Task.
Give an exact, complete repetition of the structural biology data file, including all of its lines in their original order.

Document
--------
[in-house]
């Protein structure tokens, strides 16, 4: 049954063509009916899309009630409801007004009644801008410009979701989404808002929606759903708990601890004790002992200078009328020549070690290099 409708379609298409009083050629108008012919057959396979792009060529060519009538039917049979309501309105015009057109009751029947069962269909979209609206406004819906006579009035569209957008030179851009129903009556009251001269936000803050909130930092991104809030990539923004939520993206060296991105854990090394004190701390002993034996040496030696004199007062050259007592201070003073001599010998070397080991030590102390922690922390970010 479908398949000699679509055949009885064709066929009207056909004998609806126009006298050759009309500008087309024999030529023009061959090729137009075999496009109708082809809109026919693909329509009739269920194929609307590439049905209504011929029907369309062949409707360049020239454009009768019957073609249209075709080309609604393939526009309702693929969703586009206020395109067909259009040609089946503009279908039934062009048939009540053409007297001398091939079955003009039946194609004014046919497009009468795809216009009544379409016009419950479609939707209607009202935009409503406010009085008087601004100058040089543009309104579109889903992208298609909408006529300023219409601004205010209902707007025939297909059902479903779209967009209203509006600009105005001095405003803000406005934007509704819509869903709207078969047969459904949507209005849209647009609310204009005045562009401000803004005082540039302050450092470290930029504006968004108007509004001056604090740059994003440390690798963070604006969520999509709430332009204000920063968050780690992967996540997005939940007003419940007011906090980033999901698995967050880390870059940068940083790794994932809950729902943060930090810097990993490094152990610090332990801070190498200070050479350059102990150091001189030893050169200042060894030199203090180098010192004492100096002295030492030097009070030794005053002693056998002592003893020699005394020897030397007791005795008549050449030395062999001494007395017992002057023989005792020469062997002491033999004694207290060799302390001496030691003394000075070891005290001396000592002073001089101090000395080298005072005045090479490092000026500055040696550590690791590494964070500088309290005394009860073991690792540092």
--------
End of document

[in-house]
């Protein structure tokens, strides 16, 4: 049954063509009916899309009630409801007004009644801008410009979701989404808002929606759903708990601890004790002992200078009328020549070690290099 409708379609298409009083050629108008012919057959396979792009060529060519009538039917049979309501309105015009057109009751029947069962269909979209609206406004819906006579009035569209957008030179851009129903009556009251001269936000803050909130930092991104809030990539923004939520993206060296991105854990090394004190701390002993034996040496030696004199007062050259007592201070003073001599010998070397080991030590102390922690922390970010 479908398949000699679509055949009885064709066929009207056909004998609806126009006298050759009309500008087309024999030529023009061959090729137009075999496009109708082809809109026919693909329509009739269920194929609307590439049905209504011929029907369309062949409707360049020239454009009768019957073609249209075709080309609604393939526009309702693929969703586009206020395109067909259009040609089946503009279908039934062009048939009540053409007297001398091939079955003009039946194609004014046919497009009468795809216009009544379409016009419950479609939707209607009202935009409503406010009085008087601004100058040089543009309104579109889903992208298609909408006529300023219409601004205010209902707007025939297909059902479903779209967009209203509006600009105005001095405003803000406005934007509704819509869903709207078969047969459904949507209005849209647009609310204009005045562009401000803004005082540039302050450092470290930029504006968004108007509004001056604090740059994003440390690798963070604006969520999509709430332009204000920063968050780690992967996540997005939940007003419940007011906090980033999901698995967050880390870059940068940083790794994932809950729902943060930090810097990993490094152990610090332990801070190498200070050479350059102990150091001189030893050169200042060894030199203090180098010192004492100096002295030492030097009070030794005053002693056998002592003893020699005394020897030397007791005795008549050449030395062999001494007395017992002057023989005792020469062997002491033999004694207290060799302390001496030691003394000075070891005290001396000592002073001089101090000395080298005072005045090479490092000026500055040696550590690791590494964070500088309290005394009860073991690792540092």